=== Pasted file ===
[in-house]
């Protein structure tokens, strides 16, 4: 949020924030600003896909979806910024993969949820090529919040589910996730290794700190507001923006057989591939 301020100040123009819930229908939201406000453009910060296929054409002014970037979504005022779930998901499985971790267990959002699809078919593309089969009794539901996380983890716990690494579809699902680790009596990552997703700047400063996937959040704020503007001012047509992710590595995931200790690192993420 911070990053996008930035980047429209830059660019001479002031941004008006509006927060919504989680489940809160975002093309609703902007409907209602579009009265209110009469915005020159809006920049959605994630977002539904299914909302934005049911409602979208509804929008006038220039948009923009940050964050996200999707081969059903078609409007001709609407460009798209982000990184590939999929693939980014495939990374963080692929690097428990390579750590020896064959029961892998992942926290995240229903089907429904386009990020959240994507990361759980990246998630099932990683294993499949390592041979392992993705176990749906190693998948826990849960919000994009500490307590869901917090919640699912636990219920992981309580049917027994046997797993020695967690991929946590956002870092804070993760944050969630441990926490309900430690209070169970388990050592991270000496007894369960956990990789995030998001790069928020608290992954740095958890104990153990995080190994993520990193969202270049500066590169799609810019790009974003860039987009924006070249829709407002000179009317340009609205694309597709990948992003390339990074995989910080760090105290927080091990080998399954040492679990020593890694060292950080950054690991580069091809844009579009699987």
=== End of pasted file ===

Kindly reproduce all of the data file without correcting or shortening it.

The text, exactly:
[in-house]
């Protein structure tokens, strides 16, 4: 949020924030600003896909979806910024993969949820090529919040589910996730290794700190507001923006057989591939 301020100040123009819930229908939201406000453009910060296929054409002014970037979504005022779930998901499985971790267990959002699809078919593309089969009794539901996380983890716990690494579809699902680790009596990552997703700047400063996937959040704020503007001012047509992710590595995931200790690192993420 911070990053996008930035980047429209830059660019001479002031941004008006509006927060919504989680489940809160975002093309609703902007409907209602579009009265209110009469915005020159809006920049959605994630977002539904299914909302934005049911409602979208509804929008006038220039948009923009940050964050996200999707081969059903078609409007001709609407460009798209982000990184590939999929693939980014495939990374963080692929690097428990390579750590020896064959029961892998992942926290995240229903089907429904386009990020959240994507990361759980990246998630099932990683294993499949390592041979392992993705176990749906190693998948826990849960919000994009500490307590869901917090919640699912636990219920992981309580049917027994046997797993020695967690991929946590956002870092804070993760944050969630441990926490309900430690209070169970388990050592991270000496007894369960956990990789995030998001790069928020608290992954740095958890104990153990995080190994993520990193969202270049500066590169799609810019790009974003860039987009924006070249829709407002000179009317340009609205694309597709990948992003390339990074995989910080760090105290927080091990080998399954040492679990020593890694060292950080950054690991580069091809844009579009699987």